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A Thursday.
I am convinced it was a Thursday because I had one day left before the weekend and in those circumstances that extra day was unbearable.
So that Thursday, I received a letter that came directly to my workplace. It was in my mailbox and the handwriting on the envelope revealed its author. If I specify handwriting, it’s because it is rare these days to be holding words traced by a hand and not a keyboard. That’s how it was.
I had to wait till lunch-time to get a chance to be on my own and find out what was enclosed within this envelope. I am giving you this letter, word for word, and I ask you to read it very carefully:

In a moment of decisiveness I have made up my mind to write, because it seems clear to me that I would never have the courage to say this to your face and that I would never again have this certainty of letting words go beyond consequences which are impossible to foresee.
I have made a bet. Or rather, a pact. Not even a pact. I said something I can never go back on. If words still mean anything down here, and although they are flying away now with this letter, I want these written to remain. I want them to accompany me and to reach you by this path.

My love.
My untamed share in the world.
A second isle of beauty, or even the original, before Corsica emerged from the waters of the Mediterranean, and before the Mediterranean itself was given a name.
An unconquered homeland.
A prodigious orchard.
An appeal for donations to fight cancer, AIDS, malaria, Alzheimer’s, poverty, hunger, thirst, frigidity and the massacre of baby seals.
The pearl of rain in the song.
The proof of the existence of extra-terrestrial life and the announcement of the end of humankind.
A poison.
A delight.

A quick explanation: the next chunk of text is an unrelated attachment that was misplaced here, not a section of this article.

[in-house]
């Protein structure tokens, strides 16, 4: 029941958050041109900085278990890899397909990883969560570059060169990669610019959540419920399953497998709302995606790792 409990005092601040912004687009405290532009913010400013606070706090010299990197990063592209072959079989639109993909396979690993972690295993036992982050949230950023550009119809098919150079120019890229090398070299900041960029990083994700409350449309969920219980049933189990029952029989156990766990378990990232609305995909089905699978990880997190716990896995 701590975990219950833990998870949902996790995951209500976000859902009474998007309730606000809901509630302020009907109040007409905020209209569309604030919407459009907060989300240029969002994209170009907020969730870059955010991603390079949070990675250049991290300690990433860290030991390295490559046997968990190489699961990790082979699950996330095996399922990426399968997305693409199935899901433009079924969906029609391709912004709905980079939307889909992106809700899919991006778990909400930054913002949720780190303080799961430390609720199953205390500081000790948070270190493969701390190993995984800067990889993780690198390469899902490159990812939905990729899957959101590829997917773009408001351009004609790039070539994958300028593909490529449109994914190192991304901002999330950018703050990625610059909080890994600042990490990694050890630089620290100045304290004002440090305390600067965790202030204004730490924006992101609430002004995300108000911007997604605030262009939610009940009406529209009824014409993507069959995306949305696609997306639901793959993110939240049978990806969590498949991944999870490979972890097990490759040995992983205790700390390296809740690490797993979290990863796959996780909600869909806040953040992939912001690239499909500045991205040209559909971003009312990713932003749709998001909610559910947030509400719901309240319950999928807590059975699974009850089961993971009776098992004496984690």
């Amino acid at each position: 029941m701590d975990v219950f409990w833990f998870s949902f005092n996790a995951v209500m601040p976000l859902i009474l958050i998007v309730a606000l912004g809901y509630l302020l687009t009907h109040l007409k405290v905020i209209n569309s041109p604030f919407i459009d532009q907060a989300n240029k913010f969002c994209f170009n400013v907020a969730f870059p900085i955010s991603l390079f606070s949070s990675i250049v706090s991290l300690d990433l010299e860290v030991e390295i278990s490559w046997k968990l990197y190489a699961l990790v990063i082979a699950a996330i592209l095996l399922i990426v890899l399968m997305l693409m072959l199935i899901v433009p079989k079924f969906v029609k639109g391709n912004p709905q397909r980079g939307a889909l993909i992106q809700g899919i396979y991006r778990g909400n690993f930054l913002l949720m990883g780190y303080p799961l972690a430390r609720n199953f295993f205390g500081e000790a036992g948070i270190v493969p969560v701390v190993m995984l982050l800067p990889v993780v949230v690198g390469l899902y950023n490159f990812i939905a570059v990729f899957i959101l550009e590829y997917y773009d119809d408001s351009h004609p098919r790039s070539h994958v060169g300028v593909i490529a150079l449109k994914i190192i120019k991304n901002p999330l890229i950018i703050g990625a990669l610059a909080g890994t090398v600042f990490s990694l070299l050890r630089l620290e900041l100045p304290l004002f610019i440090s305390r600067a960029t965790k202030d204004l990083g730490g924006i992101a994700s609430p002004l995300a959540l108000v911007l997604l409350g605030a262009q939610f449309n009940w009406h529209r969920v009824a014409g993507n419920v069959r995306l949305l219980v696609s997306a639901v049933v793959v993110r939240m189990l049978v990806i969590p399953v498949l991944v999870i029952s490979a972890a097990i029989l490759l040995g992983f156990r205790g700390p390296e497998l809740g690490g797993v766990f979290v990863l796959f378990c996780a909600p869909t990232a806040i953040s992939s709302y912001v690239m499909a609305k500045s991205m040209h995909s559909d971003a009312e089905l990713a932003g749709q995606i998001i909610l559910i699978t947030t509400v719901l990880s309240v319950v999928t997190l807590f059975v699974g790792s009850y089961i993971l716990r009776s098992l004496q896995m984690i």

A burn.
A nebulous void.
The silence of a cathedral.
Hecate. Titania. Morgane. All of Shakespeare’s witches.
A sunrise over Corcovado.
A drizzle over the North Sea.
A breath on the back of the neck.
The light of a full moon.
Hair on a pillow.
You who are constantly talking to me about your hair. Of how you are afraid you don’t have the right kind of hair. Your hair that I want to feel tickling my nostrils every morning the world may send me. Your hair as proof that you will never, ever be alone again, neither you, nor me, and that we will be us. Your hair as witness of the children we will create, and whom we will bring up. You will be the mother. I will be the father. I will be the husband, the teammate who will carry the weight of what you can sometimes no longer carry.

I have made this pledge to be indivisible from you. Meet me at the place you know, if I haven’t written in vain.

That’s it.

I could not leave work, I had fought so hard to get this job, I was only in my first year as a secretary... There were no cell phones and as for making a personal call from the office, it was strictly forbidden. A colleague who was a bit sharper than the others had noticed I was in a state, in fact she told me I was red, that my cheeks were burning and she thought I was coming down with a fever. I told her everything and she arranged for me to take my Friday off.

The clarity of that day still dazzles me now. The day when I was certain about one thing in my life, when I felt whole although I had lived all alone in my body without any major problems.

So now let me tell you.

I told you about that moment because it is a Thursday and you have the same unmanageable hair as me. So if your head is full of nothing but his smell and his embrace, don’t question it, jump on a train - don’t take the car, you are too distracted to drive properly. Take the time to feel the certainty. The same one I felt with your father: of how he had become a man, and I was his future wife, the wife of the man I had been waiting for. And be happy, my daughter.

Translated by Wendy Cross


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